Impurity atoms impart remarkable control over water-splitting reactions on insulator surfaces

Nov 01, 2012
New computer simulations show that substituting a transition metal dopant atom (DTM) into a silver crystal (grey spheres, bottom right) provides unprecedented control over water-splitting reactions on a magnesium oxide surface (Mg and O, top right).

Ultra-thin inorganic oxide films are set to play vital roles in future catalytic systems, according to findings from Jaehoon Jung and Yousoo Kim at RIKEN's Advanced Science Institute in Wako and two colleagues in Japan and Korea. Through high-level computer simulations, the team discovered that small amounts of impurity atoms, or dopants, in ultra-thin oxides can systematically lower chemical reaction barriers—giving chemists a new tool for optimizing catalytic processes such as hydrogen-fuel generation.

are intrigued by ultra-thin oxides because they allow 'fine-tuning' of . For example, Jung, Kim and colleagues recently used silver crystals coated with magnesium oxide (MgO) to break individual water molecules into proton and hydroxyl ions through multiple vibrational excitations. The insulating MgO layer decouples interactions between absorbed and the underlying silver substrate just enough to activate specific water-splitting pathways. Varying the oxide thickness provides an additional dimension of control over this catalysis.

Most recently, the team focused on a relatively unexplored technique to tailor the reactivity of MgO/silver surfaces even further: inserting transition metal dopant atoms into the interfacial surface structure. Jung explains that the 'd-type' electrons of such as titanium, iron, and copper provide predictable charge effects that can influence the catalytic and magnetic properties of oxide materials.

To explore this concept, the researchers used computations to model two-atomic-layer-thick MgO on top of a periodic silver crystal. When they replaced a silver atom with a dopant, they saw that attracted transition metals to the MgO/silver interface through a 'drawing effect'. By systematically switching between transition metals containing ever-increasing d-electrons, the researchers found they could use this effect to precisely control interfacial dopant concentrations—a boon for practical applications of this technology.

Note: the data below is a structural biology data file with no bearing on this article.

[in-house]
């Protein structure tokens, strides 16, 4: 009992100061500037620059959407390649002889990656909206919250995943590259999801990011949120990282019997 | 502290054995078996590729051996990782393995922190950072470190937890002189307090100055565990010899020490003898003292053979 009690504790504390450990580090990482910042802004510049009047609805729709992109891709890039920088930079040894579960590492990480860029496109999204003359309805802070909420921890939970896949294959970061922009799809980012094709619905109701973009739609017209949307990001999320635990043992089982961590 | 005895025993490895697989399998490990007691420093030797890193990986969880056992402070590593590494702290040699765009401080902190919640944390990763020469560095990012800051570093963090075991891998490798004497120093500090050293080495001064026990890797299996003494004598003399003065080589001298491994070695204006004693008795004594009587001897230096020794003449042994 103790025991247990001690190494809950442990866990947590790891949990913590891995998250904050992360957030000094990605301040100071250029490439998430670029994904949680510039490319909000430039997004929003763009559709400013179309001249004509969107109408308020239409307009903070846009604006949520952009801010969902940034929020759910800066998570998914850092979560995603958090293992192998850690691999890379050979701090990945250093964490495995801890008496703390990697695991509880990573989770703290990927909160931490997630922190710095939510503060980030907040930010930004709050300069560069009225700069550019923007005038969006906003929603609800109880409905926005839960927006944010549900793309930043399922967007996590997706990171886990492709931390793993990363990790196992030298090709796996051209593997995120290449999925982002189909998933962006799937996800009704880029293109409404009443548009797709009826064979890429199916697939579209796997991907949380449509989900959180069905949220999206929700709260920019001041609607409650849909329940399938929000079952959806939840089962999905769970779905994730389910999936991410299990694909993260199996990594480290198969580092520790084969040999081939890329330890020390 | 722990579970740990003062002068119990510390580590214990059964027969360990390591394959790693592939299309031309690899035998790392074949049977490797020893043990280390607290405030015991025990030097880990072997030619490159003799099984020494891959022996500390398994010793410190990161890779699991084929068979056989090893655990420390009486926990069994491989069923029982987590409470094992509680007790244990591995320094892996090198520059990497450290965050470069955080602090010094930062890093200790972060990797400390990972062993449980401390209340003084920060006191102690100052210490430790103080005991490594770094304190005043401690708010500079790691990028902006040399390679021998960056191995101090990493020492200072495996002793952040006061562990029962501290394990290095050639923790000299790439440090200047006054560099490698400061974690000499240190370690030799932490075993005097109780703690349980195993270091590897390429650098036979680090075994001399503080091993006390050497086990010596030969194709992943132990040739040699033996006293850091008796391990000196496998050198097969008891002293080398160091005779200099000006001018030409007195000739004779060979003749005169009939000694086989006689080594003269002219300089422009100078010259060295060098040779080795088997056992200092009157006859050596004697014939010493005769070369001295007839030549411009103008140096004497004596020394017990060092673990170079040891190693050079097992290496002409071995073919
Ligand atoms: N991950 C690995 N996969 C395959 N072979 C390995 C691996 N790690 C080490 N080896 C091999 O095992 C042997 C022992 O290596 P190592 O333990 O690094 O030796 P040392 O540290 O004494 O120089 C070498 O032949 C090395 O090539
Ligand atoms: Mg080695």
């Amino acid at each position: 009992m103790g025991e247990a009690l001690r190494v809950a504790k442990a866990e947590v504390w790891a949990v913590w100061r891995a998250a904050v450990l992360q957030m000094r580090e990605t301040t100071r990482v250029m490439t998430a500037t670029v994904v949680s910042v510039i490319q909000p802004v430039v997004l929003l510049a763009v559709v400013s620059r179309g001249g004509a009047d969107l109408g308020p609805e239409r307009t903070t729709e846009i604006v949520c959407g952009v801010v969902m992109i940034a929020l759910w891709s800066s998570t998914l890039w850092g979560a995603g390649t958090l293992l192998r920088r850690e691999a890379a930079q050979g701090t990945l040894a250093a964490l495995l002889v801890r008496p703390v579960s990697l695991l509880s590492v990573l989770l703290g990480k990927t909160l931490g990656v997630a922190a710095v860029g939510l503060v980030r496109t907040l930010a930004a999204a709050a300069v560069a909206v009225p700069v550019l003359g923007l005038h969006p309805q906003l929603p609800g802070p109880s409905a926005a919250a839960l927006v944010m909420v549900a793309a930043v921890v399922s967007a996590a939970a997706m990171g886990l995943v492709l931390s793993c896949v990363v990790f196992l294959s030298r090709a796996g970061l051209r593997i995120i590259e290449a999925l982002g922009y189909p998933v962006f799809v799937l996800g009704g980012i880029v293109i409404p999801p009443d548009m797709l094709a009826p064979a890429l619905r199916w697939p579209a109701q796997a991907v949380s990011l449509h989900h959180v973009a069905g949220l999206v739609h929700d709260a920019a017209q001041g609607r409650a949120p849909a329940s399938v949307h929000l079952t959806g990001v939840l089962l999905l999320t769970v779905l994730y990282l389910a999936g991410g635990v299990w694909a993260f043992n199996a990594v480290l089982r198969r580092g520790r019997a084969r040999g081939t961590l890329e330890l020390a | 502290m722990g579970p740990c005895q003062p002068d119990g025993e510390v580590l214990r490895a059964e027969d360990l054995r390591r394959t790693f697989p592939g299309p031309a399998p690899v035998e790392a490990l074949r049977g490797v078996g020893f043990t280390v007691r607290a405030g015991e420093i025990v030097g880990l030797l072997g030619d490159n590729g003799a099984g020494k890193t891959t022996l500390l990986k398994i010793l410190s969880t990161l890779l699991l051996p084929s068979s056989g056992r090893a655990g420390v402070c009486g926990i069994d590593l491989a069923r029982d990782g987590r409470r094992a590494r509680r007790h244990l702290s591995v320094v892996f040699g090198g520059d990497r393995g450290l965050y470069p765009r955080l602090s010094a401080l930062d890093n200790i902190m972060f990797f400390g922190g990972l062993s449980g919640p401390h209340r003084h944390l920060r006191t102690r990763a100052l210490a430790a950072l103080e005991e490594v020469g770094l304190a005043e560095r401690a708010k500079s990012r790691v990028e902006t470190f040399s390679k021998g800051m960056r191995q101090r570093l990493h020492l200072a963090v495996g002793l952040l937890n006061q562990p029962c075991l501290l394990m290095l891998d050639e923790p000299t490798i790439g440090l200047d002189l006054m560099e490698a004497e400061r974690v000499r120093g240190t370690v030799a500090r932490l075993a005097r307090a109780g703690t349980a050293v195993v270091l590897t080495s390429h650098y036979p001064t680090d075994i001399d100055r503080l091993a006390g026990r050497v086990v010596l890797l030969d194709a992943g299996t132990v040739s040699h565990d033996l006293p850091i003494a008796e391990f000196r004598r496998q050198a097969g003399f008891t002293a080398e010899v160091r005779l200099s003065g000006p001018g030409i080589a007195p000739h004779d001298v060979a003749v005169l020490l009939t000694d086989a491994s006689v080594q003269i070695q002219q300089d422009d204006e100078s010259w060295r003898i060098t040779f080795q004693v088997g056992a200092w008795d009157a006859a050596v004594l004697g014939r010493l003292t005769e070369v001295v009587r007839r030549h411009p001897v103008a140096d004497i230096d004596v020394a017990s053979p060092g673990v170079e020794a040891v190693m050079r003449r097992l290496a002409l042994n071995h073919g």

The team's calculations revealed that hybridization between transition metal d-electrons and the ultra-thin oxide creates an effect that increases adhesion between the MgO and silver layers. In turn, surfaces with higher MgO/silver adhesion have sharply enhanced water-splitting capabilities. A linear correlation between dopant d-electron count and chemical reactivity leaves the researches hopeful this approach can lead to accurate interface engineering of other catalytic processes.

"To control surface reactions, we need to look beyond just surface modification, which usually has unwanted side effects," says Jung. "We revealed that chemical reactivity on MgO/silver surfaces is correlated with adhesion properties well-described by textbook theory. These are guidelines—sticks and wires that can be used to manipulate the 'marionette' of chemical activity."

Explore further: Bioengineers develop highly elastic biomaterial for better wound healing

More information: Jung, J., Shin, H.-J., Kim, Y. & Kawai, M. Ligand field effect at oxide-metal interface on the chemical reactivity of ultrathin oxide film surface.Journal of the American Chemical Society 134, 10554–10561 (2012).

Shin, H.-J., Jung, J., Motobayashi, K., Yanagisawa, S., Morikawa, Y., Kim, Y. & Kawai, M. State-selective dissociation of a single water molecule on an ultrathin MgO film. Nature Materials 9, 442–447 (2010).

Jung, J., Shin, H.-J., Kim, Y. & Kawai, M. Controlling water dissociation on an ultrathin MgO film by tuning film thickness. Physical Review B 82, 085413 (2010).

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